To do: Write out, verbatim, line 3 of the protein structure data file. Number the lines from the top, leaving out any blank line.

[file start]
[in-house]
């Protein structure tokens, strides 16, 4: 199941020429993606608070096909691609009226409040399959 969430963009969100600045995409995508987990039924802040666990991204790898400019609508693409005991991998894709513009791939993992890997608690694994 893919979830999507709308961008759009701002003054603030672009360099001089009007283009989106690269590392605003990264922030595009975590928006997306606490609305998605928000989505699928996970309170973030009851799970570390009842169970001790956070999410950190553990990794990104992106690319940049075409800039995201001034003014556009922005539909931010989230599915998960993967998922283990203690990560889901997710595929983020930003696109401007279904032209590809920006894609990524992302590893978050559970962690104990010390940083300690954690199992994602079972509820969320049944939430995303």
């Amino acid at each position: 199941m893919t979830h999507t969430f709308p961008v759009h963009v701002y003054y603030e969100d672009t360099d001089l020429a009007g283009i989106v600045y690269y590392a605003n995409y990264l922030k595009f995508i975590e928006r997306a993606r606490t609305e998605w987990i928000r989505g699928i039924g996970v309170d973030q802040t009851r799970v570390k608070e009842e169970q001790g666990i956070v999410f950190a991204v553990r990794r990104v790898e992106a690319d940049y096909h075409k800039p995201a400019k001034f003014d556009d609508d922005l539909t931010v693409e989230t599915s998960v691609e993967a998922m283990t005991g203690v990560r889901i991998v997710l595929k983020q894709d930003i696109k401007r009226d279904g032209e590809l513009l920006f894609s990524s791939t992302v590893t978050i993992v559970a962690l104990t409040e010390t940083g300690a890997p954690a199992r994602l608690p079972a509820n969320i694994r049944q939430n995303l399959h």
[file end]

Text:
């Amino acid at each position: 199941m893919t979830h999507t969430f709308p961008v759009h963009v701002y003054y603030e969100d672009t360099d001089l020429a009007g283009i989106v600045y690269y590392a605003n995409y990264l922030k595009f995508i975590e928006r997306a993606r606490t609305e998605w987990i928000r989505g699928i039924g996970v309170d973030q802040t009851r799970v570390k608070e009842e169970q001790g666990i956070v999410f950190a991204v553990r990794r990104v790898e992106a690319d940049y096909h075409k800039p995201a400019k001034f003014d556009d609508d922005l539909t931010v693409e989230t599915s998960v691609e993967a998922m283990t005991g203690v990560r889901i991998v997710l595929k983020q894709d930003i696109k401007r009226d279904g032209e590809l513009l920006f894609s990524s791939t992302v590893t978050i993992v559970a962690l104990t409040e010390t940083g300690a890997p954690a199992r994602l608690p079972a509820n969320i694994r049944q939430n995303l399959h």